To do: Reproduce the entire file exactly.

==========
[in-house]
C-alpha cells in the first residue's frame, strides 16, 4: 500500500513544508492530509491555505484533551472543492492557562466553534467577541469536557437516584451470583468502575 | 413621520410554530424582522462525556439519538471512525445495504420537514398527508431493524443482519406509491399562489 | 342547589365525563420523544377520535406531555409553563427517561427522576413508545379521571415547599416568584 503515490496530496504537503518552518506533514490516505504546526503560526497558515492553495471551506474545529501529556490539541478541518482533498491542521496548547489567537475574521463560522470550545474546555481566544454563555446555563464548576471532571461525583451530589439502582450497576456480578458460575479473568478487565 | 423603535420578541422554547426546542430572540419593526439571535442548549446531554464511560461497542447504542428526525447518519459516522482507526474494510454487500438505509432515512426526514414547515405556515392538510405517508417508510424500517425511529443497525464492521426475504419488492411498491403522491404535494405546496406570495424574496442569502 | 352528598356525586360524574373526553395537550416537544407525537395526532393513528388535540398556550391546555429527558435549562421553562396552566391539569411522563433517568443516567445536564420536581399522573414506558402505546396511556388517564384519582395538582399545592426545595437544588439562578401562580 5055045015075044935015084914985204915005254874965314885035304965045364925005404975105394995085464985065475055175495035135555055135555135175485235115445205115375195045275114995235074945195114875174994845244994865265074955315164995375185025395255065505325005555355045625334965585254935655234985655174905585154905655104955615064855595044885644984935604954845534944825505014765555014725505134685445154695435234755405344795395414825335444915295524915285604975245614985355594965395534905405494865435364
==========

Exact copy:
[in-house]
C-alpha cells in the first residue's frame, strides 16, 4: 500500500513544508492530509491555505484533551472543492492557562466553534467577541469536557437516584451470583468502575 | 413621520410554530424582522462525556439519538471512525445495504420537514398527508431493524443482519406509491399562489 | 342547589365525563420523544377520535406531555409553563427517561427522576413508545379521571415547599416568584 503515490496530496504537503518552518506533514490516505504546526503560526497558515492553495471551506474545529501529556490539541478541518482533498491542521496548547489567537475574521463560522470550545474546555481566544454563555446555563464548576471532571461525583451530589439502582450497576456480578458460575479473568478487565 | 423603535420578541422554547426546542430572540419593526439571535442548549446531554464511560461497542447504542428526525447518519459516522482507526474494510454487500438505509432515512426526514414547515405556515392538510405517508417508510424500517425511529443497525464492521426475504419488492411498491403522491404535494405546496406570495424574496442569502 | 352528598356525586360524574373526553395537550416537544407525537395526532393513528388535540398556550391546555429527558435549562421553562396552566391539569411522563433517568443516567445536564420536581399522573414506558402505546396511556388517564384519582395538582399545592426545595437544588439562578401562580 5055045015075044935015084914985204915005254874965314885035304965045364925005404975105394995085464985065475055175495035135555055135555135175485235115445205115375195045275114995235074945195114875174994845244994865265074955315164995375185025395255065505325005555355045625334965585254935655234985655174905585154905655104955615064855595044885644984935604954845534944825505014765555014725505134685445154695435234755405344795395414825335444915295524915285604975245614985355594965395534905405494865435364